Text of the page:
Miguel ‘Mike’ Jimenez is quick to show off the cell phone video of one of the best Christmas presents delivered last year: Kentucky Derby and Preakness Stakes winner I’ll Have Another arriving at Ballena Vista Farm in Southern California on December 22.
The three-time G1-winning Eclipse Award champion started his career in California for owner Paul Reddam and trainer Doug O’Neill, but he has been away for six years standing as a stallion in Japan. A rapid series of events brought him back to the Golden State, where he is expected live out his years.
“I don’t know how they thought of us,” Jimenez said of Shigeyuki Okada’s Big Red Farm in Japan, “but we got an email from them and just two months later he was on his way here.”
I’ll Have Another’s journey from top racehorse to repatriated American stallion has been one with many twists and turns. Owned by Reddam and trained by O’Neill, I’ll Have Another was originally an $11,000 Keeneland September yearling who became a $35,000 OBS Two-Year-Old in Training. He did break his maiden first out and was G2-placed at two, but he didn’t light up the headlines until his sophomore season.
The colt was thrust squarely into the Kentucky Derby spotlight after winning the 2012 Santa Anita Derby by a nose, but he still went off at 15/1 for the Run for the Roses. Under jockey Mario Gutierrez, I’ll Have Another ran down favored Bodemeister under the spires at Churchill Downs for an upset victory.
After annexing the Preakness Stakes, again over the more popular Bodemeister, I’ll Have Another looked poised for Triple Crown glory. Thousands traveled to Belmont Park for the third leg, only to end with a more disappointing result than most: instead of running and failing to win, I’ll Have Another was scratched with injury the day before the race.
The popular chestnut, by Flower Alley out of the Arch mare Arch’s Gal Edith, paraded at Belmont Park hours before he had been set to run in the Belmont Stakes, then returned to his home base of Hollywood Park in Inglewood, California, to parade there as well. In the interim, he was purchased by Big Red Farm for $10 million, and he stood the 2013 season for 3.2 million yen, or $38,000.
I’ll Have Another was the third Kentucky Derby and Preakness Stakes winner to wind up in Japan in a quarter of a century, joining Sunday Silence and War Emblem. Sunday Silence became the greatest stallion in Japanese history, while War Emblem struggled to impregnate just a few mares.
I’ll Have Another fell somewhere in the middle.
After having runners on the track for just three years, I’ll Have Another sired 86 percent starters from foals, 58 percent winners from starters, and the earners of over $12 million. But, without any stakes winners, he simply wasn’t striking gold with Japanese breeders.
“He had both dirt and turf winners, but maybe he simply didn’t click with the Sunday Silence line?” Jimenez mused. “I think that here, with the speed and more dirt racing on offer, it will be to his advantage, for sure. His runners are sound. Hopefully, with California mares, we can start producing stakes-level horses. We have the perfect facility for him, and he deserves a place like this to finish out his breeding career.”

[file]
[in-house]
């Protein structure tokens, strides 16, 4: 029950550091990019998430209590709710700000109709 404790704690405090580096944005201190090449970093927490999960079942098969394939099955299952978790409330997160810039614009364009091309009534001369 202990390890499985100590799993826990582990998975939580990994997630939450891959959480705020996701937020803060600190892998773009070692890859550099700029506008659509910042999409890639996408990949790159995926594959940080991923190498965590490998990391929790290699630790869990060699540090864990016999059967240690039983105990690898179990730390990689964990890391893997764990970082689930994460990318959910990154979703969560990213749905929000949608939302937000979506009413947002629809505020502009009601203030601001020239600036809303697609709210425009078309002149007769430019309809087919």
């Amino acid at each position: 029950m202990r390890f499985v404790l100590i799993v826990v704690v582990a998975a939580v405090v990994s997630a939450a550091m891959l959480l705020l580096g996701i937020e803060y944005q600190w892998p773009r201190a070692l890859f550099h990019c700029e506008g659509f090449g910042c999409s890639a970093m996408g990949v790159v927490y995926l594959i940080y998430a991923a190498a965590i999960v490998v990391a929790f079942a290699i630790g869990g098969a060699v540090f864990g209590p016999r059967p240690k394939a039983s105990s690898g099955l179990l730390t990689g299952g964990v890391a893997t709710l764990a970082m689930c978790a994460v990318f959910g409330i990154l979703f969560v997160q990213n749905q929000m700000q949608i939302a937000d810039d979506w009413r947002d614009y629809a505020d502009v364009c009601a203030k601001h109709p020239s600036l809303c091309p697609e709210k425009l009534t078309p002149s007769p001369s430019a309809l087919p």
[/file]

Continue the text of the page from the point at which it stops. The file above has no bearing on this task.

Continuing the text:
Donald Cohn’s Ballena Vista Farm in Ramona is a 220-acre spread of pasture complete with a serene pond and endless vineyards. The farm will send a host of its own mares to I’ll Have Another in 2019, and former owner Reddam is lining up an impressive equine fleet that will visit the stallion as well.
Dream come true
But, for Jimenez, dealing with a stallion with I’ll Have Another’s race record is a dream come true. He started walking hots for legendary trainer Charlie Whittingham at age 13, following his father, who galloped the likes of Runaway Groom and even Sunday Silence. He spent 16 years as the assistant manager of Valley Creek Farm, then joined the team at Ballena Vista in 2007.
He has been managing the farm for only a year and now has one of the most valuable horses in the state to look after.
Jimenez recalls the rush around I’ll Have Another’s repatriation. “When we got the email, we jumped on it,” he said. “We were contacted in late September and the offer was accepted in early October,” he said. From there, things snowballed.
I’ll Have Another was flown from Japan to California and spent a few days in quarantine near Los Angeles International Airport. He then shipped six hours north to spend another 30 days at the University of California, Davis campus. Breeding stallions arriving from overseas are required to successfully breed with two mares before they can be released from quarantine, with bloodwork and cultures run at a lab in Iowa. Once all samples have been cleared, the horse can resume its duties.
On December 22, I’ll Have Another was released to van down to Ballena Vista, some nine hours south.
“He caused a whole lot of ruckus coming off the van,” Jimenez said, proudly playing his video, in which I’ll Have Another can be heard trumpeting his arrival. “He doesn’t look very big until you get up next to him. Then you realize he’s a good size. He’s pretty smooth to handle, has a great personality, and is easy to be around. I can’t foresee any problems with him in the breeding shed. And he loves his carrots.”
While many farms in Kentucky offer tours so that fans can see the stallions, many California farms are less experienced in that regard. Ballena Vista, however, welcomes the challenge.
“We will let people come see him,” Jimenez said. “You have to let the fans in and we certainly will. It might be hectic during the breeding season, so the off season is better, but, without the fans, we wouldn’t have horse racing.”